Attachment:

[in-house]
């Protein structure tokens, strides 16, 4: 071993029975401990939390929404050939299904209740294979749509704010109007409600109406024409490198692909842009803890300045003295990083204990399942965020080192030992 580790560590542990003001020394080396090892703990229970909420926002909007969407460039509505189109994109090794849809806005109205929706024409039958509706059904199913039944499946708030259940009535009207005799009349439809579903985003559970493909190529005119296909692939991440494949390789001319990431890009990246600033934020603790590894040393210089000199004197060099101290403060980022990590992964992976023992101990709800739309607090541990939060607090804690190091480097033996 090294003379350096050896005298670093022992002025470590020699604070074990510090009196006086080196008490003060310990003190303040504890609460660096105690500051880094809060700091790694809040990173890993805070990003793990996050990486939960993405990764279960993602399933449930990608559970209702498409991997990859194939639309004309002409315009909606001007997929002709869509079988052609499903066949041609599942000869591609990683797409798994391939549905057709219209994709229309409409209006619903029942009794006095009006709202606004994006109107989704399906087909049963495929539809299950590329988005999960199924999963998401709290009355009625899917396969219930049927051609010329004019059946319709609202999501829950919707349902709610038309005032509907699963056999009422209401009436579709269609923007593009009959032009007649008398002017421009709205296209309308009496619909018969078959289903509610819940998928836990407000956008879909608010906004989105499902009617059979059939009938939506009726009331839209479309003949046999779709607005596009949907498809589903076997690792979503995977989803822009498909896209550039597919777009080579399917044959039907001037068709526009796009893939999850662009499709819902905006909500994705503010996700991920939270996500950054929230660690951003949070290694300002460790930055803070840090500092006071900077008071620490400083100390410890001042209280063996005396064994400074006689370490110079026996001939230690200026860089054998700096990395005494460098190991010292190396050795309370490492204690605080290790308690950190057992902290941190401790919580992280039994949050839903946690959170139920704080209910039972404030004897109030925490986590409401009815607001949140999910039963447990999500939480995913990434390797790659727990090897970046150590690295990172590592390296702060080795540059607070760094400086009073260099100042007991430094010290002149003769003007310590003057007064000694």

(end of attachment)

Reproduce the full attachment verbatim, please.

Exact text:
[in-house]
């Protein structure tokens, strides 16, 4: 071993029975401990939390929404050939299904209740294979749509704010109007409600109406024409490198692909842009803890300045003295990083204990399942965020080192030992 580790560590542990003001020394080396090892703990229970909420926002909007969407460039509505189109994109090794849809806005109205929706024409039958509706059904199913039944499946708030259940009535009207005799009349439809579903985003559970493909190529005119296909692939991440494949390789001319990431890009990246600033934020603790590894040393210089000199004197060099101290403060980022990590992964992976023992101990709800739309607090541990939060607090804690190091480097033996 090294003379350096050896005298670093022992002025470590020699604070074990510090009196006086080196008490003060310990003190303040504890609460660096105690500051880094809060700091790694809040990173890993805070990003793990996050990486939960993405990764279960993602399933449930990608559970209702498409991997990859194939639309004309002409315009909606001007997929002709869509079988052609499903066949041609599942000869591609990683797409798994391939549905057709219209994709229309409409209006619903029942009794006095009006709202606004994006109107989704399906087909049963495929539809299950590329988005999960199924999963998401709290009355009625899917396969219930049927051609010329004019059946319709609202999501829950919707349902709610038309005032509907699963056999009422209401009436579709269609923007593009009959032009007649008398002017421009709205296209309308009496619909018969078959289903509610819940998928836990407000956008879909608010906004989105499902009617059979059939009938939506009726009331839209479309003949046999779709607005596009949907498809589903076997690792979503995977989803822009498909896209550039597919777009080579399917044959039907001037068709526009796009893939999850662009499709819902905006909500994705503010996700991920939270996500950054929230660690951003949070290694300002460790930055803070840090500092006071900077008071620490400083100390410890001042209280063996005396064994400074006689370490110079026996001939230690200026860089054998700096990395005494460098190991010292190396050795309370490492204690605080290790308690950190057992902290941190401790919580992280039994949050839903946690959170139920704080209910039972404030004897109030925490986590409401009815607001949140999910039963447990999500939480995913990434390797790659727990090897970046150590690295990172590592390296702060080795540059607070760094400086009073260099100042007991430094010290002149003769003007310590003057007064000694």